The Worst Tech Blunder of 2016: Samsung’s Galaxy Note 7

image description

The Worst Tech Blunder of 2016: Samsung’s Galaxy Note 7


There’s no doubt that Samsung took a hit with its exploding Galaxy Note 7, but there never seemed to be a truly definitive answer as to why it exploded in the first place. To find that answer, a manufacturing engineering company dissected the device. What they found explains a lot.

Instrumental, the company who acquired a Galaxy Note 7 and dismantled it, released a report of their findings. This report may just help to explain many of the issues that the device had, and might help provide insight as to why those issues were able to pass through manufacturing checks without being caught.

The Story
In September of 2016, the first reports of volatile Galaxy Note 7s first started ‘blowing up’ on social media. In the beginning, Samsung pointed the finger at the manufacturing process employed by Samsung SDI, claiming that they used too much tension while manufacturing the lithium polymer batteries that powered the phone. As any responsible company would do, Samsung quickly offered replacements to those customers, only to have some of these replacements also explode. This implied that the battery itself was not the lone culprit in the phone’s failure. However, this became a moot point, as Samsung then discontinued and recalled the entire line of phones.

Despite Samsung’s efforts to simply remove the danger from the hands of consumers, Instrumental still wanted to unearth what exactly caused the devices to fail. Getting their hands on one of the devices and dissecting it, the Instrumental team discovered just that.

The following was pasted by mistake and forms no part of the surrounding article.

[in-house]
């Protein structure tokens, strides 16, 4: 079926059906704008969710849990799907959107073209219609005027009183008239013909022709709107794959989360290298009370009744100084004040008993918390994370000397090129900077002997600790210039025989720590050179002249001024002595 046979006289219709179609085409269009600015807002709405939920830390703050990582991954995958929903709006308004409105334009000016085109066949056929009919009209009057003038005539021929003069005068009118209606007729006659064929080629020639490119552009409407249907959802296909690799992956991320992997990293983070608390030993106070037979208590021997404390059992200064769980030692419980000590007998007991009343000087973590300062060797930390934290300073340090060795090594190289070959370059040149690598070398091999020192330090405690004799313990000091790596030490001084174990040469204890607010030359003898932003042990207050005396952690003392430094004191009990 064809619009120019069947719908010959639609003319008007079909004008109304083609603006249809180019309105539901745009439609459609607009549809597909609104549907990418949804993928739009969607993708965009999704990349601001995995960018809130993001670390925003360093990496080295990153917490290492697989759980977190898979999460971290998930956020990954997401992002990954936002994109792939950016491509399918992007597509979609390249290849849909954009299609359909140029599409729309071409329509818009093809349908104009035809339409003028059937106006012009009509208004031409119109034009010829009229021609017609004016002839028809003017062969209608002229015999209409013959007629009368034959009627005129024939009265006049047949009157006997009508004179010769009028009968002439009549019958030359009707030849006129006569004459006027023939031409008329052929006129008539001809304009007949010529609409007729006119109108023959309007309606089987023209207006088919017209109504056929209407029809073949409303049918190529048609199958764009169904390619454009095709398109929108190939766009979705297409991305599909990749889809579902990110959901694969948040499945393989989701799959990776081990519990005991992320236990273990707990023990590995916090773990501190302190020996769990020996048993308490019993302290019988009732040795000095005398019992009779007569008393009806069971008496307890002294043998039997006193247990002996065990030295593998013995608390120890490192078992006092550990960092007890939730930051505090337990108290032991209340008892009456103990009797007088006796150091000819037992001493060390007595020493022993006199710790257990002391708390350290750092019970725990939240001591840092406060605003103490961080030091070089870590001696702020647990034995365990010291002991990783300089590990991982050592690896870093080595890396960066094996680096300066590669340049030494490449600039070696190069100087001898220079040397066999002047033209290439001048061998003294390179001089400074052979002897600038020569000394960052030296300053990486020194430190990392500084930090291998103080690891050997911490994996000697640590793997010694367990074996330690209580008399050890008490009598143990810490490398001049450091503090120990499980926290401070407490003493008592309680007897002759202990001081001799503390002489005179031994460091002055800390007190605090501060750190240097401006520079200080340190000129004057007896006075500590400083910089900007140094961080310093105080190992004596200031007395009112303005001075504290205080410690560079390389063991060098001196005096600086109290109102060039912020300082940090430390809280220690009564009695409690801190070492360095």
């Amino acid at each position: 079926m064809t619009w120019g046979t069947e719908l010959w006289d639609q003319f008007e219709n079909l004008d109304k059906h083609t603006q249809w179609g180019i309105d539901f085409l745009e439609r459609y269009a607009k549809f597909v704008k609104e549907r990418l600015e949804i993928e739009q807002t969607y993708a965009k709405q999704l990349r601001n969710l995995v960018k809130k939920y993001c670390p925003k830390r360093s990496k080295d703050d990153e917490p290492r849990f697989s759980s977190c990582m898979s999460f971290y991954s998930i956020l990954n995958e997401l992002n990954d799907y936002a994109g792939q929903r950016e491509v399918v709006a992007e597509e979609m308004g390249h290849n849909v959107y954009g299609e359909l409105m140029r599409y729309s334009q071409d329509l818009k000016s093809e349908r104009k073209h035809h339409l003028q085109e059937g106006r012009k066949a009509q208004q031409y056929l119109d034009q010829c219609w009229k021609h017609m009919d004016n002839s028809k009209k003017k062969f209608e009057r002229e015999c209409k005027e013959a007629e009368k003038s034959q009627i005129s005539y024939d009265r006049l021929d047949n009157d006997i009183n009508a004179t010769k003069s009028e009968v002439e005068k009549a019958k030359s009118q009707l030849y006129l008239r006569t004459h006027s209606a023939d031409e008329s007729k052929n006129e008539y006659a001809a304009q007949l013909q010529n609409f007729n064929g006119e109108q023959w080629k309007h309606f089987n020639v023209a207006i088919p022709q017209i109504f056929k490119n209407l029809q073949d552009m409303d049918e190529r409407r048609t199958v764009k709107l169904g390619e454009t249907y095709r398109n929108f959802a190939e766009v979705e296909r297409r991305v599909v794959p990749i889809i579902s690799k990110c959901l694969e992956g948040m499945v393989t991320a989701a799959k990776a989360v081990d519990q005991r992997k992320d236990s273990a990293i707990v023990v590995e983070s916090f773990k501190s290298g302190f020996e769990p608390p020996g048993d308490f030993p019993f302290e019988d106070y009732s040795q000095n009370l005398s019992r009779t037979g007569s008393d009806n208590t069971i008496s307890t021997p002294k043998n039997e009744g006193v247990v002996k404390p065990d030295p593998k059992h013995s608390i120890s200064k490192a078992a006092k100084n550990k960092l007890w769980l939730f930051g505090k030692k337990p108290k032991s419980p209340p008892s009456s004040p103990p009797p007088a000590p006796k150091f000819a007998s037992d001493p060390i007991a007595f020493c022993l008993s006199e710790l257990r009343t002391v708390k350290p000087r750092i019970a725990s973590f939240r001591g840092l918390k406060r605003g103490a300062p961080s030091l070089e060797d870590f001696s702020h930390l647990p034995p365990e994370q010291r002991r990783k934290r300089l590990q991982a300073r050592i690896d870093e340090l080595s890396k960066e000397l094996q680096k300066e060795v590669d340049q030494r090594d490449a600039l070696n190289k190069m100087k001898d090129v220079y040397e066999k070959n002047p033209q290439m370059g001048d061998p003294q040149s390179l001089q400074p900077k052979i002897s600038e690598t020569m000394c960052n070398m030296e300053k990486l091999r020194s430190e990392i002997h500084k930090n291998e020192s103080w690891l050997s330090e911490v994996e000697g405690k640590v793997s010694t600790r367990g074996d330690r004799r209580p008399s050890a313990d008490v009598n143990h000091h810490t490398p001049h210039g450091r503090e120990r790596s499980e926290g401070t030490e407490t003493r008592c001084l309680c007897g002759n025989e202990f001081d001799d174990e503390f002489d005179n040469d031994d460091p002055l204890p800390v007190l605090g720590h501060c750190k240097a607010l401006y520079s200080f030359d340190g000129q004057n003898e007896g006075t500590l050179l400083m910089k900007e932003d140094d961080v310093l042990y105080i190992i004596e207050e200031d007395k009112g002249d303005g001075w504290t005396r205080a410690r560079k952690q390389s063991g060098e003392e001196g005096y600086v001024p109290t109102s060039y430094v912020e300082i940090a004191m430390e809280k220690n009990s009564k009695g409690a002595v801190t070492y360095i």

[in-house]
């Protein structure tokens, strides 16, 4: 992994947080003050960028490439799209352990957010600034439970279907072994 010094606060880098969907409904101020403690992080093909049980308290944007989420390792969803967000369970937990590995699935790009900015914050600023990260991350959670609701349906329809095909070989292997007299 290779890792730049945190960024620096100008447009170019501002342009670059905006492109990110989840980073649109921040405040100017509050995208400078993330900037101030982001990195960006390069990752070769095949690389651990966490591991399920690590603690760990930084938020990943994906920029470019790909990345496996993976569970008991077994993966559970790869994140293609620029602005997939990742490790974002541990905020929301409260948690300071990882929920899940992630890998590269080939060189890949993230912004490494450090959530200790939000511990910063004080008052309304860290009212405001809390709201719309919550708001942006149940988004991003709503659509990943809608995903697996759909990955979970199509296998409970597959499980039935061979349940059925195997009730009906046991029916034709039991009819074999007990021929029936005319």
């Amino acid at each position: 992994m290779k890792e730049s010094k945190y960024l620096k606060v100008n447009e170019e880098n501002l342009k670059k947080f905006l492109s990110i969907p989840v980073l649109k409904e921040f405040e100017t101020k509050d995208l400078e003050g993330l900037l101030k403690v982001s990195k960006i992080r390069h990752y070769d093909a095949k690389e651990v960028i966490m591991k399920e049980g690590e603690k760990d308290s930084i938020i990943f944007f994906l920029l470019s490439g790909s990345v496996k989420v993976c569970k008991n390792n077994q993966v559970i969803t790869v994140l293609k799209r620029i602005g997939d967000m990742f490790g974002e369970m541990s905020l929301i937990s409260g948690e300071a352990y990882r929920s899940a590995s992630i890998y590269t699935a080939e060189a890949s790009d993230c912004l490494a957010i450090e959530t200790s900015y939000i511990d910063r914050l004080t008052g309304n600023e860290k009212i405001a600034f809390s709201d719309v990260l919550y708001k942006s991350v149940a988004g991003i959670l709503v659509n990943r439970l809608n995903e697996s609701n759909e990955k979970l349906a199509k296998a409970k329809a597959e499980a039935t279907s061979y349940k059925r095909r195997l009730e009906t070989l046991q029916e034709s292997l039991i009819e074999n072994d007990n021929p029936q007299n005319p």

The Battery
When designing the lithium polymer batteries to use in the phone, Samsung utilized a layered battery layout, positively-charged layers of lithium cobalt oxide separated from the negatively-charged graphite layer by two polymer electrolyte-soaked layers. This complex separation is crucial, because if the positive and negative layers were to touch, the electrolyte would heat up and explode. Unfortunately, this is precisely what happened, due to a few different design factors.

The Design
Samsung also disclosed that the separating polymer layers may have been too thin from the get-go because of their attempts to make the battery as small as possible This thinness was exacerbated when combined with the battery’s natural heat expansion.

As Samsung designed the interior workings of the Galaxy Note 7, the engineers enclosed this expanding battery in a pocket built into the phone’s structure, with very little room for expansion. Furthermore, as a battery’s charge is accumulated and depleted, chemical processes lead to natural swelling over time.

Or, a Simpler Explanation
So, to review the factors that Instrumental discovered:

  • Thin protective layers within the battery.
  • Naturally-occurring heat expansion of the battery.
  • Containing the battery in a too-small compartment.

With these design considerations are listed out, it becomes apparent that the Galaxy Note 7 was designed to fail. Combining the natural expansion of the battery with an insufficiently large enclosure created a pressure cooker, of sorts, within the device.

The Takeaway
However, the question remains: how did Samsung let a device with such a critical issue pass its inspection requirements? Instrumental had a few thoughts on this as well, concluding that the battery issue was the result of an attempt to rush innovation.

Their reasoning was simple: the pressure to remain competitive lead to manufacturing shortcuts and insufficient testing before the devices were released. Instrumental hypothesized that as new prototypes were created, the new versions of the battery simply didn’t receive the rigorous testing that batteries usually undergo.

From a strictly business standpoint, this makes sense, as Instrumental stated that proper testing could take up to a year. However, Samsung’s decisions clearly put customers at risk, and the company paid for it in lost business and the cost to recall the massive amounts of phones it sold. In addition, both retailers and consumers have been inconvenienced, as they have lost time due to resolving this technology issue.

Which device did you replace your faulty Galaxy Note 7 with? Let us know in the comments!